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2012 Restorations Works

A building is only as strong as it’s weakest component.

In the hostile Farina environment, water in the mortar and salt on the steel has steadily been demolishing the town.

The 2012 season was my first visit to Farina. I travelled up with our iconic baker Martin MacLennan, Dave and Ian in Martin’s 4WD.

As a photographer, I wanted to try to capture the spirit of this remote settlement, and to document both the people involved in this mammoth task, and the progression of the “restoration” of the remaining buildings.


Since Martin had first rights in use of his vehicle, I was, to a large extent relegated to “Shanks’s Pony”, carrying quite heavy gear around in the midday heat. Most days I was up at dawn, as in photography, lighting is (almost) everything, and I wanted to capture the dignified majesty of these fast disappearing ruins.

Like most people who visit the ruins (or look at images displayed on this site), the big question that bugged me was “why were there so few remains of the old town, and why had the remaining stone structures degraded so quickly”?

Some of this question was answered when I talked to others on site. A huge factor in the degradation turned out to be due to the remoteness of the locatiion.

Farina is basically positioned on flat gibber plain where stones aren’t much larger than marbles, so all building stones had to be trucked in. I assumed that this meant from “down South”, but it may have come from the Witchelina Station area to the North-West. Sand and lime were not available locally. There were no limestone deposits, and even if there were, insufficient timber to run a kiln to produce the lime necessary for mortar production.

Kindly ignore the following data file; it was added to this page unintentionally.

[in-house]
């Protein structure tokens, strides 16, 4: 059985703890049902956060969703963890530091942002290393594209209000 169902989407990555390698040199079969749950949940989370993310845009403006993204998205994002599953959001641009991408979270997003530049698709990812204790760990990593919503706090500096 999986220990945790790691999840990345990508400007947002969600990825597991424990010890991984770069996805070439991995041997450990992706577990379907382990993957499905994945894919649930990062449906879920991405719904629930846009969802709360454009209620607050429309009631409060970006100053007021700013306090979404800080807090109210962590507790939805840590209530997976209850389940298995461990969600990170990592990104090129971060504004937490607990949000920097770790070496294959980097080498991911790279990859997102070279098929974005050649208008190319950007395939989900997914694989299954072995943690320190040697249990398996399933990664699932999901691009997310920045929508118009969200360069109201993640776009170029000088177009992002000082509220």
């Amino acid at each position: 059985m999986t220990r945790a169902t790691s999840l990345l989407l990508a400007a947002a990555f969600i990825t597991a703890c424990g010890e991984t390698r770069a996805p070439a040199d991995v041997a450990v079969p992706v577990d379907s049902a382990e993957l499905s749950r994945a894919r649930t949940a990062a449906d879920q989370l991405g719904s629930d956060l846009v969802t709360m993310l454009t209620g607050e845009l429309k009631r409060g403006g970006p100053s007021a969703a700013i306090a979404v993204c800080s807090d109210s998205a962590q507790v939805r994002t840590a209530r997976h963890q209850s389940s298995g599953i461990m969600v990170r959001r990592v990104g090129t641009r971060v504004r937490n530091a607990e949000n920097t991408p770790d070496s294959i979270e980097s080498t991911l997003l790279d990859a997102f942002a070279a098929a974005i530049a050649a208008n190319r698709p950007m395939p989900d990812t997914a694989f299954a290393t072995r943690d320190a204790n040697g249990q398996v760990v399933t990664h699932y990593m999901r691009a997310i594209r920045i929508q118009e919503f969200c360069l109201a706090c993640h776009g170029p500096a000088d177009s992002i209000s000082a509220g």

So – with lime so expensive after trucking from “down South”, an alternative product had to be found. There was plenty of mud in the creek (when it ran), and not much rain to wash it away, so stone walls were made using a mud mortar, skinned inside and out with the more expensive lime mortar.


This was fine as long as the roofs covered the tops of the walls. As soon as a roof was blown off (in a wind-storm), or termites rotted the roof timbers, rain (when it came) soaked into the tops of the walls, soaking down in behind the lime mortar skin, and the walls fell down!

Not only the walls were doomed, but because the town was built on, or near huge salt lakes, the wind carried small amounts of salt particles which eventually landed on any steel object (roofing nails, hinges, rail etc.), and they also rotted away. So we had water in the mortar, white ants in the wood, and salt in the steel, all conspiring to demolish the town.

Police Station

Police Station



The left image (above) shows the external wall of the original Police Station coated with lime mortar. Water has entered through the top of the wall and caused all the mud mortar to eventually be flushed out from the bottom. Only a small part of this wall now remains standing.

If this wall were to be re-built, it would have a secure top capping of lime mortar (with the rest of the wall also using lime mortar), thus preventing the rapid degradation every time it rained.

The right image shows the meagre remains of the brothel (next door to the original Police Station). A small amount of the wooden paling wall remains, surrounded by odd pieces of rotting timber and rusting iron/steel structures. An early water storage tank can be seen in the right foreground. Behind it, a galvanised iron water tank with both the top and bottom rusted out.

The Transcontinental Hotel in the background needed extensive repairs to it’s walls to make it safe to enter.

Rob Fairweather